Loss and grief are inevitable parts of life and can affect us in many different ways. Having a comprehensive toolkit for coping with periods of grief is essential. Some of the strategies that may be useful in this process include reaching out to others, developing ways to honor the person you’ve lost, shifting your perception away from the confusing present and into a more hopeful future, creative expression, meditation, use of certain herbal remedies and healthy foods, avoidance of substances that may put an even greater toll on your mind and body, increased self-care, exercise and even travel!
What are Loss and Grief?
Loss and grief, especially during times of global tragedy are experienced by people all over the world. When it seems as if all the elements are against us, kicking us when we’re down, we feel hopeless and helpless. When tragedy strikes, we may also feel the pain of isolation and loneliness. Symptoms such as sadness, depression, social isolation, disturbed eating and behavioral habits, insomnia, lack of concentration, poor performance at home and work, loss of interest in previously enjoyed activities, and so many more seem to plague us for what may seem like forever. While friends, family, and employers are likely to cut you some slack during times of trauma and hopefully afford you with the right to recover in your way, it is essential that you not avoid your symptoms, but instead engage in active coping. How you choose to cope is important and can have long-term impacts on your future health and happiness.
We all deal with loss and grief in our own ways. Some people turn to self-reflection, others pour their energy into work or distraction. Some people engage in less healthy strategies such as trying to numb the pain with alcohol, drugs, sex, self-harm or even unleashing emotional tirades on those around them. While it is natural to want to numb the pain, those unhealthy strategies eventually do more harm than good.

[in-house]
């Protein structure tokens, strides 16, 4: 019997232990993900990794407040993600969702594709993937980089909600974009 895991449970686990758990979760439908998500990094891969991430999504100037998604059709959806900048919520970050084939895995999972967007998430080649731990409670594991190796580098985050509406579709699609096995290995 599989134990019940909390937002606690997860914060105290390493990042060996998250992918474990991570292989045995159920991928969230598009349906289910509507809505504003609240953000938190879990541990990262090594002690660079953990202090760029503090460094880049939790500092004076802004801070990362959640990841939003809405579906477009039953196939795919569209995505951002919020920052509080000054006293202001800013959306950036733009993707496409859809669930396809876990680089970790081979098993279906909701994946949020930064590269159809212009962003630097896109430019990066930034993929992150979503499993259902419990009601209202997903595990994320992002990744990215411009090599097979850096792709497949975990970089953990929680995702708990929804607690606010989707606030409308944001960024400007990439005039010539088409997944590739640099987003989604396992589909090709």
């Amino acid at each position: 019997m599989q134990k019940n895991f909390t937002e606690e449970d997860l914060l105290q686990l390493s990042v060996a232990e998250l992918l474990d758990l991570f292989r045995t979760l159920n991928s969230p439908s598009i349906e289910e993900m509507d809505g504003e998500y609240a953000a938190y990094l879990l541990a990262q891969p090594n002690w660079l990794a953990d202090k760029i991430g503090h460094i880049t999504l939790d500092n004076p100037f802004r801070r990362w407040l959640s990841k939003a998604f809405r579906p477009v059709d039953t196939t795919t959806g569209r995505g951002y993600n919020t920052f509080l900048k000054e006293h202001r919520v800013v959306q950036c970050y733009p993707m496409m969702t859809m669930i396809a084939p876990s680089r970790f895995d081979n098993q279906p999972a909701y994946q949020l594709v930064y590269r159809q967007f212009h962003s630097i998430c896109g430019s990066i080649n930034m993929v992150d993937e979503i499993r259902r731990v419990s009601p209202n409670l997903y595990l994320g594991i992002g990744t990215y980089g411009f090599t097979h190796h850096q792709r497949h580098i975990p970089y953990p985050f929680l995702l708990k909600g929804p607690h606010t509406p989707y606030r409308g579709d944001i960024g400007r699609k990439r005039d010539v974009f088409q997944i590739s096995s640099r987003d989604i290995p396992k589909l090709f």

Healthy Ways to Cope With Loss and Grief
Let’s take a closer look at some of the best ways to manage the aftermath of tragedy and trauma.
Reaching Out to Others
When you have lost someone you care about or suffered some other personal tragedy, it’s self-protective to withdraw into yourself, hiding from the world the pain you’re experiencing. And, while it may feel easier to isolate that to share with others what you’re trying to manage, reaching out to others will allow for different perspectives and provide greater support. By seeking out others who have experienced similar circumstances or who may better understand your experience, you will enjoy compassion and empathy during this difficult time.
Honoring the Person You’ve Lost
While most of us would rather avoid the reality of loss, developing ways to honor our loved ones who have passed can be incredibly therapeutic. Finding ways to pay homage and respect may be expressed in ceremony or ritual, by dedicating a bench in a park, or even by writing a letter to your loved one. These activities not only evidence your connection to the person but can also be important steps in your efforts to let go and move forward.
Shifting Perception from the Painful Present Towards a More Hopeful Future
When you lose a loved one or a friend, it can feel like life has crashed to a halt. One of the best ways to move past a tragic loss is to look forward to the future. By finding something to look forward to (e.g., a vacation, a wedding, a new house), you can allow your mind to step out of the current pain and into a more hopeful future. Plans, no matter how small, can remind you that the future is coming one way or another and that your loved one would want you to live life to the fullest.
Ther are many stages of grief ranging from denial, anger, bargaining, despondence, and eventual acceptance. While you may experience the stages in your own unique order (and you may revisit them several times!), the feelings that bubble up during these stages don’t have to negatively impact your personal and professional relationships if you engage in creative ways to express your emotions. Let your creative side out through drawing, painting, writing, journaling, or even dancing and let those feelings out in a healthier more productive ways.